TEXT OF COMMENTARY
Kai Ryssdal: The backing and forthing over the federal budget continues apace in Washington. House Republicans have a bill on the floor that’ll cut more than $60 billion from everybody’s favorite line item — that’d be domestic discretionary spending — by the end of September. The White House says flatly the president won’t sign it if it ever does get to his desk.
There’s a long way to go yet in negotiations, but commentator David Frum says there’s something missing from the discussion so far.
David Frum: The president’s budget says it will cut $1.1 trillion from the federal budget deficit over the next 10 years. Once upon a time, a trillion dollars was a lot of money. Not any more. That $1 trillion cut over 10 years leaves the president’s planned deficit 90 percent intact.
The president’s plan is so feeble that you have to believe he has a stronger strategy up his sleeve. And he does. The president’s real unconfessed budget plan is to win the 2012 election — and then allow the Bush tax cuts to expire at the end of 2012.
That’s a plan. But it’s a bad plan. Why? It’s a bad plan from the president’s personal point of view because it pushes him to fight the 2012 presidential election on the Walter Mondale platform, “I’ll raise your taxes.”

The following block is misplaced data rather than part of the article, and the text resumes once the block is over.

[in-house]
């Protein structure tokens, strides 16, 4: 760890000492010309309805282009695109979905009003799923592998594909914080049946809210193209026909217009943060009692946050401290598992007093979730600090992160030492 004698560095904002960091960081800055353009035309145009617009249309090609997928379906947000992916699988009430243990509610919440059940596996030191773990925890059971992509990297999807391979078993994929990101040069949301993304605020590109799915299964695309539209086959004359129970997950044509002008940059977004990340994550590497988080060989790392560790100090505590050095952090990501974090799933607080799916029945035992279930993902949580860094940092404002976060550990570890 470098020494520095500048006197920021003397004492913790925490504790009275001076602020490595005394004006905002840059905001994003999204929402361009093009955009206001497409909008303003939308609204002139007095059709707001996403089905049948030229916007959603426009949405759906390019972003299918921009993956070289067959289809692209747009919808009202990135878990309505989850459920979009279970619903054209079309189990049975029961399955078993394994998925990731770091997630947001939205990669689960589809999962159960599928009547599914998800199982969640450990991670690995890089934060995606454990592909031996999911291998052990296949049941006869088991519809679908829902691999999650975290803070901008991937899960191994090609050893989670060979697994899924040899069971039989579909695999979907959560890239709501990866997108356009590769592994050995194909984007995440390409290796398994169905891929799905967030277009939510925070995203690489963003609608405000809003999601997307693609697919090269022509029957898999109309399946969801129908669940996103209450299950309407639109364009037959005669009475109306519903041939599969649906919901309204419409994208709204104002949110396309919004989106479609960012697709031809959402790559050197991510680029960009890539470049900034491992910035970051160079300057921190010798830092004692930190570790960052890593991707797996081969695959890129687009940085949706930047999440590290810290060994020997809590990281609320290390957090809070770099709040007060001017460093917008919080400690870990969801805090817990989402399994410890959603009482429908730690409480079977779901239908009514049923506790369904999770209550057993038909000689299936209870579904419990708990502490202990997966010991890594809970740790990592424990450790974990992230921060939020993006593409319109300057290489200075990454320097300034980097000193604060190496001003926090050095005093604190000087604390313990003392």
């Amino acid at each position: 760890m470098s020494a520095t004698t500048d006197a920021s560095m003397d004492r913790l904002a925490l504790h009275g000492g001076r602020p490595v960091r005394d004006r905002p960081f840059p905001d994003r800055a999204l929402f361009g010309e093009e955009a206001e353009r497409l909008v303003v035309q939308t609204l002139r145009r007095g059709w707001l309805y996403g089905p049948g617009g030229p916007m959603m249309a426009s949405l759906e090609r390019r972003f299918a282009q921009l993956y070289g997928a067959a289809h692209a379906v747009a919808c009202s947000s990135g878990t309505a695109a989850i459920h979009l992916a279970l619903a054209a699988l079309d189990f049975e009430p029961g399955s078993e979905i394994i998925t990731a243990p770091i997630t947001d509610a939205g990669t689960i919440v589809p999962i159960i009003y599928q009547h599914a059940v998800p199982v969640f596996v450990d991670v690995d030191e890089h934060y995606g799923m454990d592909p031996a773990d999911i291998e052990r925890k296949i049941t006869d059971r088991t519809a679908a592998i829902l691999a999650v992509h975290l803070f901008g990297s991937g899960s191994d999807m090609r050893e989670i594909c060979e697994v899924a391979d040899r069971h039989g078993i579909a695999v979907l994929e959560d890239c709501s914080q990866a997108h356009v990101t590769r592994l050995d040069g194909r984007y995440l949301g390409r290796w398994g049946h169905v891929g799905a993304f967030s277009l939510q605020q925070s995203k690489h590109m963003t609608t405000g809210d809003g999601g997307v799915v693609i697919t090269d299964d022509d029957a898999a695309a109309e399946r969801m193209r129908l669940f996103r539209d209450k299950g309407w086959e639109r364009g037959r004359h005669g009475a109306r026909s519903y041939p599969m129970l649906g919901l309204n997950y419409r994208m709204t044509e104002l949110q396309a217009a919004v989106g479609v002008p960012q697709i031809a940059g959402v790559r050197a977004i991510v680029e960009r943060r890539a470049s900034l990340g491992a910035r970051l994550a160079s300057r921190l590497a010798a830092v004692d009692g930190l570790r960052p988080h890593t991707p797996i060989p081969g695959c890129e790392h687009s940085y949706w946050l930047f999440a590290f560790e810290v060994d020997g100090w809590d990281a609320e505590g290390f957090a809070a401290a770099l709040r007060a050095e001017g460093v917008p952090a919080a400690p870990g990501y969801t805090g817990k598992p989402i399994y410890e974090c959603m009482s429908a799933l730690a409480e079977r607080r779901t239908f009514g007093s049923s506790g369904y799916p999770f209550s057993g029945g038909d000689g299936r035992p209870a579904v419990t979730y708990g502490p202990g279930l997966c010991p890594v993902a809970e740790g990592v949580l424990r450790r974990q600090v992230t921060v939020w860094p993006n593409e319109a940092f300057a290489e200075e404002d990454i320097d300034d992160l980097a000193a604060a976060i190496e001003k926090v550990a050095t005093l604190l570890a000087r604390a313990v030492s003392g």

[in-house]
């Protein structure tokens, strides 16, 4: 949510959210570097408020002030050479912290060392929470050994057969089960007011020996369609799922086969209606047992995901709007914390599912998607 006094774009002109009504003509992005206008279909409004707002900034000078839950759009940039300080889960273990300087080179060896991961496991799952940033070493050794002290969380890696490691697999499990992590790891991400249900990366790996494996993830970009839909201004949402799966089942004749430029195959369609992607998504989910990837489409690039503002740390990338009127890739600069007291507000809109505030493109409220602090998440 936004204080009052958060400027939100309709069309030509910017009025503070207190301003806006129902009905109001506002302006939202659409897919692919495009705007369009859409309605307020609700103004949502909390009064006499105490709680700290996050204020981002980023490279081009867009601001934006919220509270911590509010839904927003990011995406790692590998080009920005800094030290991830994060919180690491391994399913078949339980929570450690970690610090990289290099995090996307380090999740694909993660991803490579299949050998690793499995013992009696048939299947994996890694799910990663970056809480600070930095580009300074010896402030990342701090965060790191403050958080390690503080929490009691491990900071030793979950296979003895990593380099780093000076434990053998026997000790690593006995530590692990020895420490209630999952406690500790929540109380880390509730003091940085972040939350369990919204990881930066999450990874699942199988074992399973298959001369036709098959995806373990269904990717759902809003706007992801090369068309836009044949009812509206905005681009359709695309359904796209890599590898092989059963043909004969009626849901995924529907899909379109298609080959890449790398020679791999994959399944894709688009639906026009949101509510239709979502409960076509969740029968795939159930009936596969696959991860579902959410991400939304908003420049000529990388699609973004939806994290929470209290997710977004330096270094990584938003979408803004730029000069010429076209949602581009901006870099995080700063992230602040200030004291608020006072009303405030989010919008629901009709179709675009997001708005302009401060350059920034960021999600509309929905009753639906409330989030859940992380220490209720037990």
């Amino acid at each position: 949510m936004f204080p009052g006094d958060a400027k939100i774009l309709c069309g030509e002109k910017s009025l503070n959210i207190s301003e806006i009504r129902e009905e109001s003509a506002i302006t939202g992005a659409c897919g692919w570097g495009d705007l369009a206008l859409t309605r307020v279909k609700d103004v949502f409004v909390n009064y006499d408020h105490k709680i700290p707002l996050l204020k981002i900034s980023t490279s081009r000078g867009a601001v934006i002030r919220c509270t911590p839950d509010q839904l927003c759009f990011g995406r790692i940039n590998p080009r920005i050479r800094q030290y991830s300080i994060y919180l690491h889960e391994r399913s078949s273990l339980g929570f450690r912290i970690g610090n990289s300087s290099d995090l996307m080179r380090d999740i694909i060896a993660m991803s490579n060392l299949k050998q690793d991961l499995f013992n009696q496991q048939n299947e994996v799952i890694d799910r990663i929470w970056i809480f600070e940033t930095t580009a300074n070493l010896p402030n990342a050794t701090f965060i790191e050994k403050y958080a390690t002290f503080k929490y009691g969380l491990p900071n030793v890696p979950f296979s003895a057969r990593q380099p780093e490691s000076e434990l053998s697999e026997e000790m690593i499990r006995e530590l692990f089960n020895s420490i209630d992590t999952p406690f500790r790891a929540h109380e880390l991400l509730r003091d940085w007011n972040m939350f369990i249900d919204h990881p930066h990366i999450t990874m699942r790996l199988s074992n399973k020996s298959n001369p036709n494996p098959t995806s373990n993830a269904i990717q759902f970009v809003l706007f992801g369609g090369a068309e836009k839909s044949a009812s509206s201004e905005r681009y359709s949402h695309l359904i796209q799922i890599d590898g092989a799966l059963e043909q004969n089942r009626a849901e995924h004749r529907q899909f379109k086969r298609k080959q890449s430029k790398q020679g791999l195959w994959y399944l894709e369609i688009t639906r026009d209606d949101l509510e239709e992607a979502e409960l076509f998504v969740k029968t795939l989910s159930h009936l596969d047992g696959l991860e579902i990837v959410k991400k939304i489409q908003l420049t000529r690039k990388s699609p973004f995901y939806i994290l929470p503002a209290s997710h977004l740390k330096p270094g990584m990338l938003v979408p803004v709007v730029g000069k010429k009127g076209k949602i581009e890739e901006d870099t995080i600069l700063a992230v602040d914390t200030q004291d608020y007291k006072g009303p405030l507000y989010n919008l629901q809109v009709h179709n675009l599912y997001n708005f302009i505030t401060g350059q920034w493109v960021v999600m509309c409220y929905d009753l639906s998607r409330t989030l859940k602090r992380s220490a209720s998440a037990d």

It’s a bad plan from the national point of view because it confronts the economy with a stark choice: Either massive persisting deficits — or else close the deficits with big additional taxes on work, saving and investment. And that’s atop the additional taxes on work, saving and investment in the health care bill.
What we need instead is a budget that moves to balance by squeezing waste out of Medicare and Medicaid, the biggest pot of money in the budget. We spend 60 percent more per person than anybody else for mediocre results, so there have to be some savings available — by ratcheting back Social Security for those not in need. By bringing the war in Afghanistan to an early successful close. And by raising revenues from consumption and pollution, not work, saving and investment.
Above all: We don’t need secret plans. We need open discussion of this impending national crisis.
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